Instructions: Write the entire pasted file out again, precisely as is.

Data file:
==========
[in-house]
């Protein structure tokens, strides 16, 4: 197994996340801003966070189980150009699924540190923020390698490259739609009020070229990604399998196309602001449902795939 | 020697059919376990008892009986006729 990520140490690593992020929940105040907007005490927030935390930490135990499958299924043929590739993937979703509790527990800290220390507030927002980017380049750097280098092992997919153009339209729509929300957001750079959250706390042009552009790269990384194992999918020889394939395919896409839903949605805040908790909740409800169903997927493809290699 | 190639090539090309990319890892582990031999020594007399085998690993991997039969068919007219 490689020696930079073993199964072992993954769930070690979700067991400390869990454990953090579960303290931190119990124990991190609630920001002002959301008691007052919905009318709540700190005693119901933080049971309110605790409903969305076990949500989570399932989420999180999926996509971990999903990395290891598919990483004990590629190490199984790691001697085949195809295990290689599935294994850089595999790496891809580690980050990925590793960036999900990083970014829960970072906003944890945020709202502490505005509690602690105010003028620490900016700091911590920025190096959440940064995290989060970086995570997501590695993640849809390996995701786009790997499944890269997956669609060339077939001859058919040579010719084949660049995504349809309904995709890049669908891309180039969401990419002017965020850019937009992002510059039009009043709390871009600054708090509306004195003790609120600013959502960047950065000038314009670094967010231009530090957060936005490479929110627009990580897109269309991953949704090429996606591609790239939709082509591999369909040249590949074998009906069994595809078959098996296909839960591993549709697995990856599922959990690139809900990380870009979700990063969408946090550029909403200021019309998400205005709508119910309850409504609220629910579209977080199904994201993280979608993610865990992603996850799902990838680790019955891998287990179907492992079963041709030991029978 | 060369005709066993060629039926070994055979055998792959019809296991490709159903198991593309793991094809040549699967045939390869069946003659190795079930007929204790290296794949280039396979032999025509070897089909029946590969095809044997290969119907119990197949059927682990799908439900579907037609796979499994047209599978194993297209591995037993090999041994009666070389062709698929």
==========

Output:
[in-house]
């Protein structure tokens, strides 16, 4: 197994996340801003966070189980150009699924540190923020390698490259739609009020070229990604399998196309602001449902795939 | 020697059919376990008892009986006729 990520140490690593992020929940105040907007005490927030935390930490135990499958299924043929590739993937979703509790527990800290220390507030927002980017380049750097280098092992997919153009339209729509929300957001750079959250706390042009552009790269990384194992999918020889394939395919896409839903949605805040908790909740409800169903997927493809290699 | 190639090539090309990319890892582990031999020594007399085998690993991997039969068919007219 490689020696930079073993199964072992993954769930070690979700067991400390869990454990953090579960303290931190119990124990991190609630920001002002959301008691007052919905009318709540700190005693119901933080049971309110605790409903969305076990949500989570399932989420999180999926996509971990999903990395290891598919990483004990590629190490199984790691001697085949195809295990290689599935294994850089595999790496891809580690980050990925590793960036999900990083970014829960970072906003944890945020709202502490505005509690602690105010003028620490900016700091911590920025190096959440940064995290989060970086995570997501590695993640849809390996995701786009790997499944890269997956669609060339077939001859058919040579010719084949660049995504349809309904995709890049669908891309180039969401990419002017965020850019937009992002510059039009009043709390871009600054708090509306004195003790609120600013959502960047950065000038314009670094967010231009530090957060936005490479929110627009990580897109269309991953949704090429996606591609790239939709082509591999369909040249590949074998009906069994595809078959098996296909839960591993549709697995990856599922959990690139809900990380870009979700990063969408946090550029909403200021019309998400205005709508119910309850409504609220629910579209977080199904994201993280979608993610865990992603996850799902990838680790019955891998287990179907492992079963041709030991029978 | 060369005709066993060629039926070994055979055998792959019809296991490709159903198991593309793991094809040549699967045939390869069946003659190795079930007929204790290296794949280039396979032999025509070897089909029946590969095809044997290969119907119990197949059927682990799908439900579907037609796979499994047209599978194993297209591995037993090999041994009666070389062709698929």